I’ve been in full recovery for about a year and a half now. All through 2018 I was great with extreme hunger and let it run its course, which led to overshoot, plateau, and natural weight loss (while eating the same amount of food). Coming back to college, the past five months I’ve lost a bit of weight, intentionally and unintentionally. I’m nowhere near as thin or restrictive as before, But I feel like there was definitely some unconscious restriction that led to the extra weightloss this year. For the past week, I’ve been experiencing EH consistently, everyday. I can feel myself putting on weight, but I can’t stop myself from eating. A part of me really wants to lose all this excess weight again, but every time I try to restrict, I end up binging again. I keep thinking that I now have BED because I can’t control my hunger AT ALL. Is it normal that I am experiencing EH at this stage in recovery? Do you think it’s because I resorted to quasi-recovery for the past five months? Thanks

    1. Hi! As you said you partly intentionally lost weight the past five months and try to restrict even now to stop EH, this is not being in full recovery and yes it can lead to EH and other symptoms. For full recovery all restriction (whether physical or mental) have to go completely.

  12. Hi,
    I would like to ask for help. I have been suffering from anorexia for about seven years, past two years it was more like a binge-restrict cycle. I have started recovery six months ago but I am still underweight and really scared of weight gain. However the biggest problem for me is the feeling of fullness due to extreme hunger I am experiencing now. I don’t know how to cope with it. It ruins my life, I can’t focus on anything and sometimes it forced me to purge. Moreover it’s like the more I eat the more I feel tired and sleepy.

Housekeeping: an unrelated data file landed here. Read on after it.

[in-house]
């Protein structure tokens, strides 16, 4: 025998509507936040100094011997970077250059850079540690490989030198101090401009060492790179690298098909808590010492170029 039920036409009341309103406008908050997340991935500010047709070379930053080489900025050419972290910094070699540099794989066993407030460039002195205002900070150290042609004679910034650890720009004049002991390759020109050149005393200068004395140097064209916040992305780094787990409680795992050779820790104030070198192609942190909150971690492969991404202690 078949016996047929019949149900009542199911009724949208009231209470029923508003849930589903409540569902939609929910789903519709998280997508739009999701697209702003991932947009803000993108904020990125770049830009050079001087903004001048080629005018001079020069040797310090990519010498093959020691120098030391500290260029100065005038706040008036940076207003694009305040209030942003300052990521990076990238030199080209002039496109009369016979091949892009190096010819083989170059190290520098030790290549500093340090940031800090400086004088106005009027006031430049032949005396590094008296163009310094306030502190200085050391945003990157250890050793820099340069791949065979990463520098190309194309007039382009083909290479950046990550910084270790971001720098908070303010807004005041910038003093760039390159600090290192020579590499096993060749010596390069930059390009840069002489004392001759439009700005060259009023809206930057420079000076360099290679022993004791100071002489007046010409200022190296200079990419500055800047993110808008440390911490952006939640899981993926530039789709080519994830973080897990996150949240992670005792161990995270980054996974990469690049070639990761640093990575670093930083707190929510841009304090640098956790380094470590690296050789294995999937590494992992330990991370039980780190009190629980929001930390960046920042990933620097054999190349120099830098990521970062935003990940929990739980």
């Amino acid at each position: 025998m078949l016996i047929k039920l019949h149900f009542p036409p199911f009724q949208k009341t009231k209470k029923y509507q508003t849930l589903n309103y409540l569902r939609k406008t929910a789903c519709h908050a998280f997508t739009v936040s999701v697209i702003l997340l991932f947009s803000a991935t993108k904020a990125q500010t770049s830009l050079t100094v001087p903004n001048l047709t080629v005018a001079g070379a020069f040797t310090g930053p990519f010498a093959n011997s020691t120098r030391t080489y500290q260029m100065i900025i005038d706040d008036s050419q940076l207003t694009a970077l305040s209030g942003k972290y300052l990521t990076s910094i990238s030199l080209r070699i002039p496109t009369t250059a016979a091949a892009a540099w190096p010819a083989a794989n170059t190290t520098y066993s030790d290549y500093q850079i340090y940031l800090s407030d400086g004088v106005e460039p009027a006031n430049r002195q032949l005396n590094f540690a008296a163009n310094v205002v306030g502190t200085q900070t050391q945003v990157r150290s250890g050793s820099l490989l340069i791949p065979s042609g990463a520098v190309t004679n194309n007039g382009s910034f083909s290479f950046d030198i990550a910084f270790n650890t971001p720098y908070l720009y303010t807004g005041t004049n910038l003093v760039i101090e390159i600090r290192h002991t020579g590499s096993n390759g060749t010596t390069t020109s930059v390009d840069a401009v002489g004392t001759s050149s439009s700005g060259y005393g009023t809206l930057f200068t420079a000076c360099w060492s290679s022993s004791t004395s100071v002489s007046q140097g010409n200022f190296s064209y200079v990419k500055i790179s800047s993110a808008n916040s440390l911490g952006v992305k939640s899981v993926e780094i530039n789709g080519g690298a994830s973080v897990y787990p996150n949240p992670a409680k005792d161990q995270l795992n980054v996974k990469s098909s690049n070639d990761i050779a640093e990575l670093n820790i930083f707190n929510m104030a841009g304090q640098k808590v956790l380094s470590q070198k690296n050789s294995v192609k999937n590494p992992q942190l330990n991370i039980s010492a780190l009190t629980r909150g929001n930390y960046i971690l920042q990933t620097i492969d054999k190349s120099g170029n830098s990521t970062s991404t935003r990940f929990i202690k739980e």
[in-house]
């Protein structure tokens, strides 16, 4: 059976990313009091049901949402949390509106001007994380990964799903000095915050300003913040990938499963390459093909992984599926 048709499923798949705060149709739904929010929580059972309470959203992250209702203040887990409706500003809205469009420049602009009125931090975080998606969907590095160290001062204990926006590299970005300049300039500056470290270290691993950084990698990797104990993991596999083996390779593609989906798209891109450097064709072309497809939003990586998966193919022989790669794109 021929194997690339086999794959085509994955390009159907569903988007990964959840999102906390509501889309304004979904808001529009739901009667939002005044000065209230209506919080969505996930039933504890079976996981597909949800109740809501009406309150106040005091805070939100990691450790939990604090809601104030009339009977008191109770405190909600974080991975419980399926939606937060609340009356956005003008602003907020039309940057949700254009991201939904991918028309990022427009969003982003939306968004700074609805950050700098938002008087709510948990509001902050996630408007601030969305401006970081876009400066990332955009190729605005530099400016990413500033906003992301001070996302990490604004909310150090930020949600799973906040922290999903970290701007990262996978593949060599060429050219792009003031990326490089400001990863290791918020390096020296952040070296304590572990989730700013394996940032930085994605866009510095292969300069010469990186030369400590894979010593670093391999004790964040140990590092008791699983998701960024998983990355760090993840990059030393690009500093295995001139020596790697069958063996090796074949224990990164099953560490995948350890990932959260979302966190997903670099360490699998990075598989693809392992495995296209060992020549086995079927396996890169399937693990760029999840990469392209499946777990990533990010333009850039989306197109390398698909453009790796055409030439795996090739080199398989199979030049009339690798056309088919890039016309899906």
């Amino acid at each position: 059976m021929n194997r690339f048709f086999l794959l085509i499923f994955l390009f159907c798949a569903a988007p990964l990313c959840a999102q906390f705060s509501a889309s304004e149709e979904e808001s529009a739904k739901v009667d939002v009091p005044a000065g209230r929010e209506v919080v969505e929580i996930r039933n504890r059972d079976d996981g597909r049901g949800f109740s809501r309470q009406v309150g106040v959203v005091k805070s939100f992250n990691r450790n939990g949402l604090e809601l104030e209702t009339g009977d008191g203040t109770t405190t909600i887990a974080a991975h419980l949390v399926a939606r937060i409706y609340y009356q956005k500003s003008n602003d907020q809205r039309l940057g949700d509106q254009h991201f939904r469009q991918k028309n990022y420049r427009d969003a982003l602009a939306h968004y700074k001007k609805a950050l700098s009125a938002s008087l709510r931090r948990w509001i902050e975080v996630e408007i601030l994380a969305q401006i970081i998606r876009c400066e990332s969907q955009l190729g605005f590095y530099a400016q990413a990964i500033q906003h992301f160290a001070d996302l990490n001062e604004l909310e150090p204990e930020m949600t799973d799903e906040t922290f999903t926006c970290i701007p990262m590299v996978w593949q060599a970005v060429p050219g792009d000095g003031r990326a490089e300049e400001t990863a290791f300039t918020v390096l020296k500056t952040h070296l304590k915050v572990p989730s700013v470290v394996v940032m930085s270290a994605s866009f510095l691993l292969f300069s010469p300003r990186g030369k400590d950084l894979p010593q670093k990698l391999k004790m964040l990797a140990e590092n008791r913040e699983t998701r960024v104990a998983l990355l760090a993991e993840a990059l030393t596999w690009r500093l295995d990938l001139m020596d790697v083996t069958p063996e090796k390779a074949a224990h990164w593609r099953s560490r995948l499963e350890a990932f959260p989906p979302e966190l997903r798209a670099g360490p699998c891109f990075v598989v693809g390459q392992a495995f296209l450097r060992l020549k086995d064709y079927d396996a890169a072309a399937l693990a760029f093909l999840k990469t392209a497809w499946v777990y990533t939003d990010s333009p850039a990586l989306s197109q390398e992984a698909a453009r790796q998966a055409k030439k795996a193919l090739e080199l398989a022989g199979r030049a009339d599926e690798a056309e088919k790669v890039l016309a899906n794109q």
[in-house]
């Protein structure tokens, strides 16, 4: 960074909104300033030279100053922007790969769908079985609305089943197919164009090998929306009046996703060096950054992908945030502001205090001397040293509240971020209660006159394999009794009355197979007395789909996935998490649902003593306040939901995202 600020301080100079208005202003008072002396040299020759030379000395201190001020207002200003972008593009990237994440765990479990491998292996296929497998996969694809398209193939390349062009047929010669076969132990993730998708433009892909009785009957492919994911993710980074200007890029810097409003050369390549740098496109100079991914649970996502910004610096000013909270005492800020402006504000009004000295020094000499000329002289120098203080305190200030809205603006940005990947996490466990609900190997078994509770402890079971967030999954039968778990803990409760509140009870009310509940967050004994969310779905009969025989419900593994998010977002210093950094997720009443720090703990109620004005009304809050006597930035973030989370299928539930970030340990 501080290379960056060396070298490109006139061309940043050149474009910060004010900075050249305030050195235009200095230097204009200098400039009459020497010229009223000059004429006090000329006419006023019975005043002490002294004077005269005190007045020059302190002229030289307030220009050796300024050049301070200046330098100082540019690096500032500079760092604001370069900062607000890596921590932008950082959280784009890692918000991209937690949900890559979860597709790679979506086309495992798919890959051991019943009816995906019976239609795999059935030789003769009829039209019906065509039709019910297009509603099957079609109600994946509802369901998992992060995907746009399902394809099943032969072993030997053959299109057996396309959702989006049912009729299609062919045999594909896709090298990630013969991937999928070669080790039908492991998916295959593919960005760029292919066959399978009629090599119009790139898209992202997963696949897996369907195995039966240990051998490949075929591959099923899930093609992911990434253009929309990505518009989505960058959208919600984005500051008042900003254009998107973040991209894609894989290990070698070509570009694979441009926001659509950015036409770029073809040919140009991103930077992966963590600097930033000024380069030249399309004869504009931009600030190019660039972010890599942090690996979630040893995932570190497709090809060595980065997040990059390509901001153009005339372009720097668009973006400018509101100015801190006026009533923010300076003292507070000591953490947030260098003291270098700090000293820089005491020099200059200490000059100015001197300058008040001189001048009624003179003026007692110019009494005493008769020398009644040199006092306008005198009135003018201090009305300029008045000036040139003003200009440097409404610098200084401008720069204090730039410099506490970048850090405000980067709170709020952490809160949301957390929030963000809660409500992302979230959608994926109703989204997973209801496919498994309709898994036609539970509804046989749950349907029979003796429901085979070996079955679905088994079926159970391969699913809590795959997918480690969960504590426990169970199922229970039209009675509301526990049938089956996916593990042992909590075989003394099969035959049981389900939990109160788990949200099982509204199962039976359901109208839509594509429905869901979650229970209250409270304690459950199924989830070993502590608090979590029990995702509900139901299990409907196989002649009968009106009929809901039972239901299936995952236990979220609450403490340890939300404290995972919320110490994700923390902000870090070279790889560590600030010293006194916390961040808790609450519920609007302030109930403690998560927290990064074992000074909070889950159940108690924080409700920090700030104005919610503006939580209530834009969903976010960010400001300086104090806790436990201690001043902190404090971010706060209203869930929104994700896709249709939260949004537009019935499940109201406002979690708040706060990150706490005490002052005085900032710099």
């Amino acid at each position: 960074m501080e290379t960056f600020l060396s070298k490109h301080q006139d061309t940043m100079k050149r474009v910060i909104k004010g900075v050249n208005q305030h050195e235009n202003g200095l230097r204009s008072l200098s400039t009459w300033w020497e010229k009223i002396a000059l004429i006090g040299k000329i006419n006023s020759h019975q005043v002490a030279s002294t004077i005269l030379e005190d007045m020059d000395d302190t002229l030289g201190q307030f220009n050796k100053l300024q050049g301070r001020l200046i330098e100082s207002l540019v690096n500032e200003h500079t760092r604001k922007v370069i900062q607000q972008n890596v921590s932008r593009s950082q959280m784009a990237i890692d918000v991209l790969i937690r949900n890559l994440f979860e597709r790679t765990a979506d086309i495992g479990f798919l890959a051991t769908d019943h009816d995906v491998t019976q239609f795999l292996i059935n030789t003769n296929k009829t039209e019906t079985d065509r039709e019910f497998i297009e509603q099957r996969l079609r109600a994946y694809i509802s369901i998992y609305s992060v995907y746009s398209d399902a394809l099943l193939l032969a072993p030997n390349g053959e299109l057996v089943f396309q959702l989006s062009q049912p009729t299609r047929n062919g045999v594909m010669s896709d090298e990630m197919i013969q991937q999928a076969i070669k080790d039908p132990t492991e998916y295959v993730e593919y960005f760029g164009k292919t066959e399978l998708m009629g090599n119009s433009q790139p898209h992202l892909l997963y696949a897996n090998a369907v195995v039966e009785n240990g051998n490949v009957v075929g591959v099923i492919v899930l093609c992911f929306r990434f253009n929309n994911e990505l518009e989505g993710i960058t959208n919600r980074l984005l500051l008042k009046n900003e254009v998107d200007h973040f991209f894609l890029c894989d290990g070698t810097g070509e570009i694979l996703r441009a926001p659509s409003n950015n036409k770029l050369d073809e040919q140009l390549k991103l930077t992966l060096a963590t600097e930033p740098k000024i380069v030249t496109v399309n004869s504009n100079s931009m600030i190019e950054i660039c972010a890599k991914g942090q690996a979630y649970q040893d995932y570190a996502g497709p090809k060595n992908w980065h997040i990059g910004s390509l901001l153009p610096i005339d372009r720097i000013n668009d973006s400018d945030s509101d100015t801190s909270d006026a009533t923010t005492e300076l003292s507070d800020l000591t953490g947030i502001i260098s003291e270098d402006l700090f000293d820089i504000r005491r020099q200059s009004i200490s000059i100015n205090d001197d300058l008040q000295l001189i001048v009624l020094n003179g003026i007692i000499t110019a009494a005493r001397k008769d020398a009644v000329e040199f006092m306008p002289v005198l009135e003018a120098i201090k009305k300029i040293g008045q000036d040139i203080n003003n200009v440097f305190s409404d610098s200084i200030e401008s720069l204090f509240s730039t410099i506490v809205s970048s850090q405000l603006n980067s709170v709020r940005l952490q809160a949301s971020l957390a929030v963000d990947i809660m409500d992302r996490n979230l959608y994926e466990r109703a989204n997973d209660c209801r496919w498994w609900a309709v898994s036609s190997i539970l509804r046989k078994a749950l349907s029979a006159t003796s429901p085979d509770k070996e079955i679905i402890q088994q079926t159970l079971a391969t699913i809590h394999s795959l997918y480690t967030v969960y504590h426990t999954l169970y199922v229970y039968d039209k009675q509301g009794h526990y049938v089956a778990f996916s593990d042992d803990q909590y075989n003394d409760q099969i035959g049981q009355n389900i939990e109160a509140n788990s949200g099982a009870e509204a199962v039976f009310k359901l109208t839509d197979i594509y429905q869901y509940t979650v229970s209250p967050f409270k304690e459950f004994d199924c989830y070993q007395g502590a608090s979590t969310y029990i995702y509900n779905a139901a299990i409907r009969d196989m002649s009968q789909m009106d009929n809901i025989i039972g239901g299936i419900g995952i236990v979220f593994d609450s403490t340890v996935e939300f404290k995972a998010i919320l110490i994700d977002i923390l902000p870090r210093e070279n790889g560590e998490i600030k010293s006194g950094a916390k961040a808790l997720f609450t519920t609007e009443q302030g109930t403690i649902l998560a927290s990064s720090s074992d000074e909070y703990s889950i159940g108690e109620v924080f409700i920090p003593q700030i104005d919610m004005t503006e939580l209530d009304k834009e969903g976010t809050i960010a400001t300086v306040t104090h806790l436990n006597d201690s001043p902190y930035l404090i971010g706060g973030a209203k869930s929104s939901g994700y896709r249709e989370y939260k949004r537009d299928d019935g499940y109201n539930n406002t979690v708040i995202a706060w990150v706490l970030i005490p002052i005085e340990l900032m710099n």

Do you have any advice how to cope with the physical feeling itself and the guilt after eating? Answering to the hunger now seems like the worst thing ever while it makes me only tired, bloated and mentally so low.
    Thank you very much

    1. it is very normal, and the way recovery happens. recovery doesn’t feel good, it often makes you feel very uncomfortable and you can experience various symptoms like bloating, feeling very tired, too full etc. if recovery would feel easy and good more people would recover! but you must know that its normal phase, and it’s temporary, it will get better! but you must be consistent. and no purging or restriction that will only delay this process or stop recovery happening altogether. if you haven’t read my book I recommend it where I explain this and also about the symptoms.